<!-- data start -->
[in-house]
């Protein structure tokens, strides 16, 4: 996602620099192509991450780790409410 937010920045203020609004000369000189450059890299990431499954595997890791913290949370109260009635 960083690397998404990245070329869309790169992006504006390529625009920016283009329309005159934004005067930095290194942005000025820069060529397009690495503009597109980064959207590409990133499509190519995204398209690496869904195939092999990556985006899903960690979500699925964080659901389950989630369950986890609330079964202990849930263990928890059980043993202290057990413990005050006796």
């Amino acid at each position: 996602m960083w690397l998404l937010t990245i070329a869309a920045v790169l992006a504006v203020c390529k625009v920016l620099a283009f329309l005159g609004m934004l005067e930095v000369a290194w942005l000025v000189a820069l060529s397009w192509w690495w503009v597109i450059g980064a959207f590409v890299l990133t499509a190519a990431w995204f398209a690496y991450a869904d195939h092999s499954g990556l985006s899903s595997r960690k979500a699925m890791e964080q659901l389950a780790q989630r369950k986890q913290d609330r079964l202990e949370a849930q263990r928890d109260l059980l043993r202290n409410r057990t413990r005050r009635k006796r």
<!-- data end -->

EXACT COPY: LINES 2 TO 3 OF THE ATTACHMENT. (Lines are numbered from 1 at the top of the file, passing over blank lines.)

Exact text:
């Protein structure tokens, strides 16, 4: 996602620099192509991450780790409410 937010920045203020609004000369000189450059890299990431499954595997890791913290949370109260009635 960083690397998404990245070329869309790169992006504006390529625009920016283009329309005159934004005067930095290194942005000025820069060529397009690495503009597109980064959207590409990133499509190519995204398209690496869904195939092999990556985006899903960690979500699925964080659901389950989630369950986890609330079964202990849930263990928890059980043993202290057990413990005050006796």
């Amino acid at each position: 996602m960083w690397l998404l937010t990245i070329a869309a920045v790169l992006a504006v203020c390529k625009v920016l620099a283009f329309l005159g609004m934004l005067e930095v000369a290194w942005l000025v000189a820069l060529s397009w192509w690495w503009v597109i450059g980064a959207f590409v890299l990133t499509a190519a990431w995204f398209a690496y991450a869904d195939h092999s499954g990556l985006s899903s595997r960690k979500a699925m890791e964080q659901l389950a780790q989630r369950k986890q913290d609330r079964l202990e949370a849930q263990r928890d109260l059980l043993r202290n409410r057990t413990r005050r009635k006796r």